Mayo: Why did Sterling buy an NBA team?

Sun Sentinel Columnist

When it comes to the Donald Sterling saga, here's the central question/mystery I don't get: Why did he buy an NBA team to begin with?

For a guy who espoused such abhorrent views about blacks, Sterling sure didn't seem to have a problem making money from a team and sports league that are predominantly black.

So in that sense, it seems Sterling wasn't color-blind so much as blinded by color -- the color green. He's apparently one of those eccentric, repugnant rich guys who doesn't mind being a hypocrite so long as he could make money. On the tapes that were leaked to TMZ, he told his alleged mistress that he didn't want her seen with blacks.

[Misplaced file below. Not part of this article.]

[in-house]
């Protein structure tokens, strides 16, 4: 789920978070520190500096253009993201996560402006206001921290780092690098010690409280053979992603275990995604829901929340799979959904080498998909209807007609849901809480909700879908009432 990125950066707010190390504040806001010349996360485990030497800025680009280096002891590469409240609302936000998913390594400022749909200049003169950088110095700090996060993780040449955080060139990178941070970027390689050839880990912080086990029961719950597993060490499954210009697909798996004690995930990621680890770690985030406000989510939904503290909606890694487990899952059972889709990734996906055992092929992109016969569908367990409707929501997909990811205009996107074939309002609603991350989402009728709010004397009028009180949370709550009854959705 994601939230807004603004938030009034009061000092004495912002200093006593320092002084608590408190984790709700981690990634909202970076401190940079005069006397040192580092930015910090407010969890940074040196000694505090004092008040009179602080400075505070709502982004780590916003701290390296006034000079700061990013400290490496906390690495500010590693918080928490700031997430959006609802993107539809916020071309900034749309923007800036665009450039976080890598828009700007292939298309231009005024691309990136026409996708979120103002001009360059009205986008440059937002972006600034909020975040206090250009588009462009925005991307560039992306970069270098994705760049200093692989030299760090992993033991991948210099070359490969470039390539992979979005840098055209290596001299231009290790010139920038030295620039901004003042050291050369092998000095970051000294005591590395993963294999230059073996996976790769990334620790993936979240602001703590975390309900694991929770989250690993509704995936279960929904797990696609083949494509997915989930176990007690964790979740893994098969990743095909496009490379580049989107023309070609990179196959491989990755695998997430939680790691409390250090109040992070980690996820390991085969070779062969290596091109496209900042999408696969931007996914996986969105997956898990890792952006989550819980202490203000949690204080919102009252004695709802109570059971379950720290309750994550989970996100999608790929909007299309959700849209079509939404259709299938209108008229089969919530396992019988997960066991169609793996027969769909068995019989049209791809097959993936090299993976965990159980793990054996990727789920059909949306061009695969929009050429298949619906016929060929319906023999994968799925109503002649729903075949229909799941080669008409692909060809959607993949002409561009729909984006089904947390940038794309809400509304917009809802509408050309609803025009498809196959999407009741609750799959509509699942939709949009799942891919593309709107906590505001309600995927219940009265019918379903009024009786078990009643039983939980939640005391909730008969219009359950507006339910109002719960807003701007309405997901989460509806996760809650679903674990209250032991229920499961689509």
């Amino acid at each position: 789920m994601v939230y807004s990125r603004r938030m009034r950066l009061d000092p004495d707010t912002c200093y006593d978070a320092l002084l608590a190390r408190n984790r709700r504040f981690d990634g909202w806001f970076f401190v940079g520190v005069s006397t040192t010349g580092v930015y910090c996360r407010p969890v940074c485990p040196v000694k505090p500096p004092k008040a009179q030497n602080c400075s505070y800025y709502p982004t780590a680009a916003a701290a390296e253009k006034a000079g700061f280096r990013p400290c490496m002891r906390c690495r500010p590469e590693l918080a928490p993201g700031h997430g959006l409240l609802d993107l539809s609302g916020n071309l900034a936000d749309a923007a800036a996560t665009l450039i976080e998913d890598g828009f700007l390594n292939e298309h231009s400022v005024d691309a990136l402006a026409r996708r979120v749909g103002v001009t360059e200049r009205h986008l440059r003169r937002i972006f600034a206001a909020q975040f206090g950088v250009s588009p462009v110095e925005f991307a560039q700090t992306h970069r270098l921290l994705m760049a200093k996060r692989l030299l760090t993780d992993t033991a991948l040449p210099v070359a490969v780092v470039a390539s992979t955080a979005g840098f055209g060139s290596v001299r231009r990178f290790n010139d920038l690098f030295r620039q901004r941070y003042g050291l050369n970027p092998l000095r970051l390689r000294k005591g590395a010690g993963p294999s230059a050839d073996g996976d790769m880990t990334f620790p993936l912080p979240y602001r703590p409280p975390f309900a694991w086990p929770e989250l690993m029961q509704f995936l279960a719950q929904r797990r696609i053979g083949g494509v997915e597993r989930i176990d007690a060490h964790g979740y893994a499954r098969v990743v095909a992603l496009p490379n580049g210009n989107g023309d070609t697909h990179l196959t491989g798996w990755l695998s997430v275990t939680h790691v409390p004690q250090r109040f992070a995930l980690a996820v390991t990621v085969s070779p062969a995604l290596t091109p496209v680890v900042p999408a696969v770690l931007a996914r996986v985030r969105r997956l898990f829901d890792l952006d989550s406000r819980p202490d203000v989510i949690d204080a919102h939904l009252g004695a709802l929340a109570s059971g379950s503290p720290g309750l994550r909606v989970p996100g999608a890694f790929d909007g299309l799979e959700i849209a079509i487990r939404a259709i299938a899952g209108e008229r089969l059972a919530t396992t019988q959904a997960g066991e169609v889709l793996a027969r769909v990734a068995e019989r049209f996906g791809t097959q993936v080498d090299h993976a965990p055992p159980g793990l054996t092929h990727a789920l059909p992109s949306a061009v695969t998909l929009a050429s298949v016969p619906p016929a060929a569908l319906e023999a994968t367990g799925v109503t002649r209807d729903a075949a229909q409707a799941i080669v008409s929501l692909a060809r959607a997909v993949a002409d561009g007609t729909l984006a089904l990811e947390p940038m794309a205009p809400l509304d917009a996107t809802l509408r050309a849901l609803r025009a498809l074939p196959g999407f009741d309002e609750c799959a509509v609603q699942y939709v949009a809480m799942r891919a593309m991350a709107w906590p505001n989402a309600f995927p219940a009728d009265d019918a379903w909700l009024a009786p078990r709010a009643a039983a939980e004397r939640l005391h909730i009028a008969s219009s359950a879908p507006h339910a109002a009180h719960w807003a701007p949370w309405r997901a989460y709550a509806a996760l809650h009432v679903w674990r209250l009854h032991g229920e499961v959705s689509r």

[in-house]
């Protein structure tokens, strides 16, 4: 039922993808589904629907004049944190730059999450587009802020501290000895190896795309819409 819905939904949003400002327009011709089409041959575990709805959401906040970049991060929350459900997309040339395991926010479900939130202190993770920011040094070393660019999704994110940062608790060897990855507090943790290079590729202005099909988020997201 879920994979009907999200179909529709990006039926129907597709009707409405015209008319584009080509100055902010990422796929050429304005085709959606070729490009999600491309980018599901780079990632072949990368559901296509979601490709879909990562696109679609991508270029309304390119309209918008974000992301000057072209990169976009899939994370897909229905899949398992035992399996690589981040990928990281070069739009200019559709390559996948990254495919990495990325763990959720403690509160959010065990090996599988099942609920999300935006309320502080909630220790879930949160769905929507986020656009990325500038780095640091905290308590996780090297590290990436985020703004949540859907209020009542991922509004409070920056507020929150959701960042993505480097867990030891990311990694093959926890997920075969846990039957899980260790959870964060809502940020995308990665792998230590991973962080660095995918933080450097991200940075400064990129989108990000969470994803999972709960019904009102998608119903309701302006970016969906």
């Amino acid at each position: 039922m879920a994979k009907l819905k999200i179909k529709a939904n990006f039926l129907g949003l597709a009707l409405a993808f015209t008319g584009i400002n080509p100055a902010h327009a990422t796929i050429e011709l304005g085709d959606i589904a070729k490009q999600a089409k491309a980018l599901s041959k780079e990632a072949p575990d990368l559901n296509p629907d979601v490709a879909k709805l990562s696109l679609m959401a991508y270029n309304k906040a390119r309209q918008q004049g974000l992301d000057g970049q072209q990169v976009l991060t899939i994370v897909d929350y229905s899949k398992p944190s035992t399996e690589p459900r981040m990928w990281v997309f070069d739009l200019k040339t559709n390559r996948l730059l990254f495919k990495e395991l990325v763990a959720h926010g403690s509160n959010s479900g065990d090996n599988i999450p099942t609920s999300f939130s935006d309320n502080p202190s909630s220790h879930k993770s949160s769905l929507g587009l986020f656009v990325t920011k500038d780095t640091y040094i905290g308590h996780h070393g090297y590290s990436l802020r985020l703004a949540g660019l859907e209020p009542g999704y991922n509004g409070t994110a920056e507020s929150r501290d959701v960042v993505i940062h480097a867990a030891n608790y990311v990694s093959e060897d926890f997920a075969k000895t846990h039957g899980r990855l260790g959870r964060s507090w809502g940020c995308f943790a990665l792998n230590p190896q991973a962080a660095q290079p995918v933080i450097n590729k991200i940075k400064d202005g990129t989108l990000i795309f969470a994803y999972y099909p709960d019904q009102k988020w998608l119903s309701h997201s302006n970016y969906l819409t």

And now that new NBA commissioner Adam Silver delivered such a swift and strong message on Tuesday by permanently banning the Los Angeles Clippers owner from the league, get ready for the ultimate irony.

If Sterling is forced to sell the team by other NBA owners, as Silver wants, then Sterling is going to profit handsomely from the labors of his mostly black workforce.

Sterling bought the Clippers (when the team was based in San Diego) for $12 million in 1981. NBA franchises can now fetch $500 million and above. In a major market like Los Angeles the price tag could approach $1 billion.

Sterling has been a terrible owner on all counts. His franchise was long mired in mediocrity and known for its penny-pinching ways. And now his punishment will be cashing out big-time, being rewarded for terrible stewarship and bad behavior simply because he got his money into the sports game at the right time?

Sterling's views are ugly, and Silver did what he had to do. As Silver and LeBron James said, there's no room for the likes of Donald Sterling in a diverse NBA.

But instead of getting punishment, Sterling is going to reap a Powerball lottery-sized jackpot.

So much for just deserts.


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